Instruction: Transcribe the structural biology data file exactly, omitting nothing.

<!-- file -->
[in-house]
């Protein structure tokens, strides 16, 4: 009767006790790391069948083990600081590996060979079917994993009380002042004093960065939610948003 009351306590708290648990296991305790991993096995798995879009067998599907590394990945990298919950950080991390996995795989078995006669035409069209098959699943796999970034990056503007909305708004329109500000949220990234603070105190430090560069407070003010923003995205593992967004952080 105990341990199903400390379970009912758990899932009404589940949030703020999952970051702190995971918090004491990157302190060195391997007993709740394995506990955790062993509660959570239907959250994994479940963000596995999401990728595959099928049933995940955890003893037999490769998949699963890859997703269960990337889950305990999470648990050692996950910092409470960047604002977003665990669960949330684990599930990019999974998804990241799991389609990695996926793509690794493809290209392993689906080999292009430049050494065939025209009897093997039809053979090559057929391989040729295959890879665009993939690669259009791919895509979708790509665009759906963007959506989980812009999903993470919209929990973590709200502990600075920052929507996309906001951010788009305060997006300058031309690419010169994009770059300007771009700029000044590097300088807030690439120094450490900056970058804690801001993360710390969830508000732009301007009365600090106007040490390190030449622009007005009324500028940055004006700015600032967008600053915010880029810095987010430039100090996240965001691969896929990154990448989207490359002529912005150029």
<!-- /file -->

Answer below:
[in-house]
């Protein structure tokens, strides 16, 4: 009767006790790391069948083990600081590996060979079917994993009380002042004093960065939610948003 009351306590708290648990296991305790991993096995798995879009067998599907590394990945990298919950950080991390996995795989078995006669035409069209098959699943796999970034990056503007909305708004329109500000949220990234603070105190430090560069407070003010923003995205593992967004952080 105990341990199903400390379970009912758990899932009404589940949030703020999952970051702190995971918090004491990157302190060195391997007993709740394995506990955790062993509660959570239907959250994994479940963000596995999401990728595959099928049933995940955890003893037999490769998949699963890859997703269960990337889950305990999470648990050692996950910092409470960047604002977003665990669960949330684990599930990019999974998804990241799991389609990695996926793509690794493809290209392993689906080999292009430049050494065939025209009897093997039809053979090559057929391989040729295959890879665009993939690669259009791919895509979708790509665009759906963007959506989980812009999903993470919209929990973590709200502990600075920052929507996309906001951010788009305060997006300058031309690419010169994009770059300007771009700029000044590097300088807030690439120094450490900056970058804690801001993360710390969830508000732009301007009365600090106007040490390190030449622009007005009324500028940055004006700015600032967008600053915010880029810095987010430039100090996240965001691969896929990154990448989207490359002529912005150029």